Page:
Ruby has first-class continuations
Thanks to the callcc statement. In Python, you can create continuations by various techniques, but there is no support built into the language.

def level3(cont)"RETURN THIS")

def level2(cont)

def top_level_function
callcc { |cc|

answer = top_level_function
puts answer # => "RETURN THIS"
The block passed into the "callcc" method has a parameter which is also a block. This parameter block is a bit of code that returns control back to the original calling code, immediately after the "callcc" method was called, along with restoring the entire context from when the original call was made.

Ruby has blocks
My favorite part. I even wrote a bit on the topic in my "old" tech blog: Why Ruby? Part Two - Blocks and Closures

With the "do" statement you can create a multi-line anonymous function in Ruby, which will be passed in as an argument into the method in front of do, and called from there. In Python, you would instead do this either by passing a method or with generators.


amethod do |here|
Python v1:

with amethod() as here: # amethod() is a context manager
Python v2:

for here in amethod(): # amethod() is an iterable
Python v3:

def function(here):

amethod(function) # `function` is a callback
Ruby supports functional style programming a bit more (easily)
Ruby example:"\n")
Python example (feels unnatural and harder to read to me):

user_list = ( for u in users)
"\n".join(filter(len, user_list))
Python has a nice flexible namespace handling
In Ruby, when you import a file with require, all the things defined in that file will end up in your global namespace. This causes namespace pollution. The solution to that is Ruby modules. But if you create a namespace with a module, then you have to use that namespace to access the contained classes.

In Python, the file is a module, and you can import its contained names with from the module import *, thereby polluting the namespace if you want. But you can also import just selected names with from the module import name, another or you can simply import the module and then access the names with the module.aname. If you want more levels in your namespace you can have packages, which are directories with modules and an file.

Python has docstrings (man, do I miss them in Ruby‚?¶)
Docstrings are strings that are attached to modules, functions, and methods and can be introspected at runtime. This helps for creating such things as the help command and automatic documentation.

def complex(real=0.0, imag=0.0):
"""Form a complex number.

Keyword arguments:
real -- the real part (default 0.0)
imag -- the imaginary part (default 0.0)

if imag == 0.0 and real == 0.0: return complex_zero
Python has multiple inheritances
Ruby does not ("on purpose" - it uses mixins). It does reuse the module concept as a type of abstract classes.

Python has list and dict comprehensions

res1 = [x*x for x in range(1, 10)]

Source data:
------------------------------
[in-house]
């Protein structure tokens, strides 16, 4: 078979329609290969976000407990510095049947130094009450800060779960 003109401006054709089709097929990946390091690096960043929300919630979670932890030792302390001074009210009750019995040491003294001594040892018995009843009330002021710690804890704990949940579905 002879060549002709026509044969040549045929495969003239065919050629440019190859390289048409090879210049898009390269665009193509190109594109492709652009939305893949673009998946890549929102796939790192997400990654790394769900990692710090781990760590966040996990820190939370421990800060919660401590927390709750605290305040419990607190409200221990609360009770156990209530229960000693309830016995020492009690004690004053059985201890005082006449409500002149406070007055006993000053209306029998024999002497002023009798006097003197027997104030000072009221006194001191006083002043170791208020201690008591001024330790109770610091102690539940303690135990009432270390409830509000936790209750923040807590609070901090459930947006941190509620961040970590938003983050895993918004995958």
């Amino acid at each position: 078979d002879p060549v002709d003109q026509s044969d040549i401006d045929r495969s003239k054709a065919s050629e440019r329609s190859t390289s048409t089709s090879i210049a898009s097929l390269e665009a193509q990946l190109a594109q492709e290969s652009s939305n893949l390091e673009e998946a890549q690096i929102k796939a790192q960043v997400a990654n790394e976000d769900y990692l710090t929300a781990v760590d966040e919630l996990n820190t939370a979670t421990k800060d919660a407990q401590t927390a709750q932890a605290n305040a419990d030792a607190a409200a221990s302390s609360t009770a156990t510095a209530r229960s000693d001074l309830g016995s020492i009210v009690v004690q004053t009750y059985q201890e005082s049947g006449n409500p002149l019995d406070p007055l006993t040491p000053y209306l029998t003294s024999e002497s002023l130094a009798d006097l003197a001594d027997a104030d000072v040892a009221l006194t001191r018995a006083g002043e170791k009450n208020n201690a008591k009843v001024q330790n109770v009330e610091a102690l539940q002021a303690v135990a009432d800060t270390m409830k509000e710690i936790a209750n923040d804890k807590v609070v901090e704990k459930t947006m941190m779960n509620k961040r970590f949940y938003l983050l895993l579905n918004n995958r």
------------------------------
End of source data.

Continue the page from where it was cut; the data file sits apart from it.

res2 = (x*x for x in range(10))

res3 = {x:str(y*y) for x,y in {1:2, 3:4}.items()}

res1 = (0..9).map { |x| x * x }

p = proc { |x| x * x }
res2 = (0..9).map(&p)

res3 = Hash[{1=>2, 3=>4}.map{|x,y| [x,(y*y).to_s]}]
I think the Python version is much cleaner and nicer.

Python has decorators
I love them. Similar things can be created in Ruby, but Python has them built in. Nice.


class myDecorator(object):

def __init__(self, f):
print "inside myDecorator.__init__()"

def __call__(self):
print "inside myDecorator.__call__()"

def aFunction():
print "inside aFunction"

And which of these will get you a job?

Let's get one thing straight - if you're good at something, there is always a job for you. However, good is a measure of industry demand. Less demand means the bar for good is much higher when compared to more demand, where the definition of good is slightly lesser.

With that in mind, some basic trends analysis on, a job search engine says that the number of jobs postings on their site for ruby on rails is far more than the posting for Django, a popular web framework on Python. However, job searches for Python, the language, as a skill far outclasses Ruby. This tells us a few things.

Web or not 
By the looks of it, Python seems to be a more popular language than Ruby, but the demand for their corresponding web frameworks is vice versa. This could be also because Python is also a very popular backend language, as opposed to Ruby.

So where does that put you, the job seeker? Many people say that learning Python is easier than Ruby. But when it comes to the web frameworks, Ruby on Rails is very powerful and it does a lot of work for the developer, leaving the coder to think more about the business logic of the application being built.

I think at the end of the day, it's a call on whether you want to work completely on the web or do you want to work on backend code as well. If you want to work only on the web, then you might have a better chance of landing a job with Ruby, as you can learn Ruby on Rails with relative ease after that. Python, on the other hand, can get you a lot of backend jobs and if you put in the time to learn Django, you can work on web applications also.

Source: HOB